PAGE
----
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Example bios for our further-defined personae

Establish Pain Points

Why is your user going to use this application? Have they tried other applications and found them lacking? If they’ve used this product before, where is it falling short? Has the organization received recommendations and/or complaints? Create a journey map to illustrate the user’s path to solve a problem and the high and low points of the current process. Establishing a user’s pain points can help narrow the focus for what features or experiences should be prioritized


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Example pain points

Define Needs & Goals

Once you’ve established the “don’ts” of the application, let’s work on the “dos.” What are the user’s goals for connecting with the organization? What are their specific goals for opening the application? What problem in their lives are they trying to solve, and how can the organization and their application solve them? Try to think bigger than the application—your user is a real human trying to improve their life in some way. For each role, talk through their needs and how the application can best meet and exceed their expectations. 

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Example needs & goals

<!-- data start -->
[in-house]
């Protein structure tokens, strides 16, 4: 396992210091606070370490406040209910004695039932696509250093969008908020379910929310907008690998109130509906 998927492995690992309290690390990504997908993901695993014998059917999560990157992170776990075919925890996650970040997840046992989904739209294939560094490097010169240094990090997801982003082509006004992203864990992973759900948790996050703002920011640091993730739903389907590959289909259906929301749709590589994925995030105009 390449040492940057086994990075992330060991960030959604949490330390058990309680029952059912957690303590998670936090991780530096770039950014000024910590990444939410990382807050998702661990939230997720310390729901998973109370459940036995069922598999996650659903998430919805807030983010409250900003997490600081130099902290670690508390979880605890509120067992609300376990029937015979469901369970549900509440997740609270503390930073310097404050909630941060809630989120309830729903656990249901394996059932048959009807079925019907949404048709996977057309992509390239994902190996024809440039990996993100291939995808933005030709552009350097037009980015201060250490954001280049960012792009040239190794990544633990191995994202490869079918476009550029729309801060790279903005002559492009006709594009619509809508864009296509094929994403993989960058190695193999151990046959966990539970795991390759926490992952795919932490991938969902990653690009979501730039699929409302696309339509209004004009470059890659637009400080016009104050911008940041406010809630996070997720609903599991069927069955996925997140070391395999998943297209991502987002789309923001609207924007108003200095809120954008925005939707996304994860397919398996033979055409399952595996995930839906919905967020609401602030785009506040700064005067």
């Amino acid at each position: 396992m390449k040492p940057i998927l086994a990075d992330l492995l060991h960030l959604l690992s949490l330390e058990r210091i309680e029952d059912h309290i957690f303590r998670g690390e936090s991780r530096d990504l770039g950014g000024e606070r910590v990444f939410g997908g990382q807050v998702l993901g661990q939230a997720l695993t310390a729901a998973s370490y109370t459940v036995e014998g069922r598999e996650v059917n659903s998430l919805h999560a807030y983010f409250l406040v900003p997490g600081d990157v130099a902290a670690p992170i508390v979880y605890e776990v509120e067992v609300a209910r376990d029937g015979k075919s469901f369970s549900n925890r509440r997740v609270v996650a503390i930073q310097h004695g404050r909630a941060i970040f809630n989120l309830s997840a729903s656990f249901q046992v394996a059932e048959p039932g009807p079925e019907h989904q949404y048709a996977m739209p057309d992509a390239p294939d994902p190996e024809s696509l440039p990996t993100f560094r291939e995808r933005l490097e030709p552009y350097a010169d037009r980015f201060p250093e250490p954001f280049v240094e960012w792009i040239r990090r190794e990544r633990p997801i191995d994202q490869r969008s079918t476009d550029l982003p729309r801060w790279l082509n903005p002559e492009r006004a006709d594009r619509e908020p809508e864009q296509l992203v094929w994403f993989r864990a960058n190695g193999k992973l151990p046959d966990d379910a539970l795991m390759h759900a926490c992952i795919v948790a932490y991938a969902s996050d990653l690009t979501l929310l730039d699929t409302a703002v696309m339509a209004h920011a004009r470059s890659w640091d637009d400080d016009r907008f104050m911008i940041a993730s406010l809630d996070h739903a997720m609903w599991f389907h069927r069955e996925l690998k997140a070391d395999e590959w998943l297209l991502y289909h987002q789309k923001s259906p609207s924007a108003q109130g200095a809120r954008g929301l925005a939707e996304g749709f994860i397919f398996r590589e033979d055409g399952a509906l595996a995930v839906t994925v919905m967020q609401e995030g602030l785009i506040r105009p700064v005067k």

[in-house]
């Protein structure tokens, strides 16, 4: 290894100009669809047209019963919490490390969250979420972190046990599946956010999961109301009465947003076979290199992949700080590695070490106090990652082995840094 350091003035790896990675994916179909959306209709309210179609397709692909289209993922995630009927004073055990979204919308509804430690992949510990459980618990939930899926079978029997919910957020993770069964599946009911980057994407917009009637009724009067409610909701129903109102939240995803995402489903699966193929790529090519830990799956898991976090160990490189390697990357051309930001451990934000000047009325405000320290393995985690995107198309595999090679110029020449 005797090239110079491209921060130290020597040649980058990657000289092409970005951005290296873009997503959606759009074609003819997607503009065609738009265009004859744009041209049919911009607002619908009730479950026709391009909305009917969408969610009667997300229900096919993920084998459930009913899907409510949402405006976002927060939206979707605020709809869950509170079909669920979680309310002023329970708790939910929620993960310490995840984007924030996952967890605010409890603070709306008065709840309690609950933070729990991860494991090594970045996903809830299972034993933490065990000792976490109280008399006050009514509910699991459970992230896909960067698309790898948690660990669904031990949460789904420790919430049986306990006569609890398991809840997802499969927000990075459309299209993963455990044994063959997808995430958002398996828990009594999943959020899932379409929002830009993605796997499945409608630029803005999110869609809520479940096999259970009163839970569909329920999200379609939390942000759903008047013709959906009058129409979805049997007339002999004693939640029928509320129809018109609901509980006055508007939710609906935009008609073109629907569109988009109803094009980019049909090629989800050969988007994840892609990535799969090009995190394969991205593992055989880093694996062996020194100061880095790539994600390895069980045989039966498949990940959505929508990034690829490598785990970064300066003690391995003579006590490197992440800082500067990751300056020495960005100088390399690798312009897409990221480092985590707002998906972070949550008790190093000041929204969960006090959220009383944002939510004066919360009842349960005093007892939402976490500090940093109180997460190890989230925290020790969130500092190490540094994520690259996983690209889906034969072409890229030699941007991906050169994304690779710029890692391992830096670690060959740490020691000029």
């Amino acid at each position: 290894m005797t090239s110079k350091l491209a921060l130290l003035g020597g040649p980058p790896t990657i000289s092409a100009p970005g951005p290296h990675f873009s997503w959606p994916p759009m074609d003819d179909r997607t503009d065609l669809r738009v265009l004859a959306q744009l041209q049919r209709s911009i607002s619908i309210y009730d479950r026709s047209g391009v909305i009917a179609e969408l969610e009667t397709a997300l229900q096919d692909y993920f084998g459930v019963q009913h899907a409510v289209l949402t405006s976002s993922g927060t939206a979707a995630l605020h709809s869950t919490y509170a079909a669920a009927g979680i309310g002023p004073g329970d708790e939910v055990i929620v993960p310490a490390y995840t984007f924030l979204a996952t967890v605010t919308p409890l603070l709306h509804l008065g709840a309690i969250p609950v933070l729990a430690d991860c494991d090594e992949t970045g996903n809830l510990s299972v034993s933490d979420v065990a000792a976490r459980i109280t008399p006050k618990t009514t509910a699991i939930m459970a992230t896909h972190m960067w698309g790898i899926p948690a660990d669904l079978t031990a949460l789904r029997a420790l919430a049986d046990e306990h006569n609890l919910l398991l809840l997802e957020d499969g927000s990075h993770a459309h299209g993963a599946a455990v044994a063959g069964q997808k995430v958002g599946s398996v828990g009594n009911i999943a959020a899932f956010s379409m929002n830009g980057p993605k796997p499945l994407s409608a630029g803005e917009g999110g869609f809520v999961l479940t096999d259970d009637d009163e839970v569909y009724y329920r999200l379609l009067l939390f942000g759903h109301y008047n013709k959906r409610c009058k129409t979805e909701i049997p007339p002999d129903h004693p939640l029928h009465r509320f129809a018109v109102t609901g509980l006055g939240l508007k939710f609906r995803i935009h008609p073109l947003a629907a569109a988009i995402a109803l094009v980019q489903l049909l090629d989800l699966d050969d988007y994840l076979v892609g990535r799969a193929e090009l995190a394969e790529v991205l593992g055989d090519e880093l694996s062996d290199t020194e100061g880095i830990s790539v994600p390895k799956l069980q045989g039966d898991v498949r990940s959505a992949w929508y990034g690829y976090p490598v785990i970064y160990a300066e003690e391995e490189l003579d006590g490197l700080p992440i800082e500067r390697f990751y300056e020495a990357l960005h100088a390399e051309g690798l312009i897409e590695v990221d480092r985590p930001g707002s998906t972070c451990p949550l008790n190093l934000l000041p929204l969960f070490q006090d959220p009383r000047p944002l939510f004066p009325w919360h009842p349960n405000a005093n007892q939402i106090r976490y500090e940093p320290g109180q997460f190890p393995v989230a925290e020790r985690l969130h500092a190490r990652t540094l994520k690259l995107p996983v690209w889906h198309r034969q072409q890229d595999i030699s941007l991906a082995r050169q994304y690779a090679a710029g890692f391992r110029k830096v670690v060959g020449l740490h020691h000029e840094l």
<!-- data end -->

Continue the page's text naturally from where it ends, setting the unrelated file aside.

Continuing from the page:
What to Avoid

At this point, each role should have a bio, different ways we expect them to interact with the application (or each other), things they don’t like, and things they need. And if that’s all you have, you’re doing great. It’s okay if the personas start out a little thin—that’s what research is for! Remember, these are proto personas, which we expect to modify and update as we learn more about our users. 

  • Try not to fill in the blanks. If you don’t see a clear trend in how your users behave, or if this is a new product, don’t make too many assumptions about their behavior.
  • Avoid writing a long, embellished backstory. Keep the bio focused on their motivations for engaging with the product, and any behavior or metrics that might affect their interaction. Stay away from adding likes, hobbies, or inspirations.